Usually in this kind of situation difficult child is not capable of stopping regardless of the consequence. For the first time he did recognize that he did not want to accelerate the event. He said, "No I don't want the police, I will stop!" He was still mad, but did stop struggling. We got everyone home.

    husband needed to leave. He is a ski patrol candidate and needed to go to the ski slopes for the pre-test. He took older easy child and left. I knew difficult child would take all weekend to calm down and would pick on younger easy child. So I made arrangements for younger easy child to stay at a neighbor's house for the weekend. Now it is only the two of us. He kept following me around. Turning on the lights, turning off the lights, what ever would annoy me. So I left, and went to a movie. When I came back the house was in order and difficult child was sleeping.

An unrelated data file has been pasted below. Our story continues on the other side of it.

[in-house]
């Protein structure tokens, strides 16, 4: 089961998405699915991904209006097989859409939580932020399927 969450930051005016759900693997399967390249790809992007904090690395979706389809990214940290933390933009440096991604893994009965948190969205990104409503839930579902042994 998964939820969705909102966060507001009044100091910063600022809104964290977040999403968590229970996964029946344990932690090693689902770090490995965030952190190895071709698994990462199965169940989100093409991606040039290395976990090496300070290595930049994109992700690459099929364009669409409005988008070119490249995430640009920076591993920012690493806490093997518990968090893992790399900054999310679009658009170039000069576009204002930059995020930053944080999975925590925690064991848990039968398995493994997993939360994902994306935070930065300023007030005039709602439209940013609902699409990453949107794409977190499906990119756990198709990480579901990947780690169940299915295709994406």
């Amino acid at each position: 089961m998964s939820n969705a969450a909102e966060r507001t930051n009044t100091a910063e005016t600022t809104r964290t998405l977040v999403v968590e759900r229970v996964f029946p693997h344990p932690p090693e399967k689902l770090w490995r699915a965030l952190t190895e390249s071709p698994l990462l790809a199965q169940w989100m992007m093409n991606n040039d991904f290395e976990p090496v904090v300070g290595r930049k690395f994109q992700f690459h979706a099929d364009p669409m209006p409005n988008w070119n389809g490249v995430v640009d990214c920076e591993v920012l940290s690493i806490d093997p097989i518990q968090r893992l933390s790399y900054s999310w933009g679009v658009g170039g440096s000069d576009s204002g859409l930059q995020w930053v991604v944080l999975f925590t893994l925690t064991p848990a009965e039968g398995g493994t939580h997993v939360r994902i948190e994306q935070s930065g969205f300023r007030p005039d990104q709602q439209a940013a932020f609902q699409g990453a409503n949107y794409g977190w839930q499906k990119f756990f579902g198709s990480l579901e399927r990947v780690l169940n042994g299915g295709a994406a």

On Saturday morning he was still bubbling, and snarling. I went for a lovely walk around a near by lake (actually walked it twice). Came home difficult child snarled, but I could tell it was wearing off. He would say, "Please shut the door. No No I mean just shut the door." (Forgot the was mad and accidently added the "please" out of habit.)

    I went and got the groceries. Came home difficult child had calmed down. In the afternoon we went to a school function. He behaved perfectly and we had a good time. By evening Saturday I was not feeling well. Slight fever, headache and the yucky's. difficult child became very motherly and took extra good care of me. (Made me wish I could be sick more often).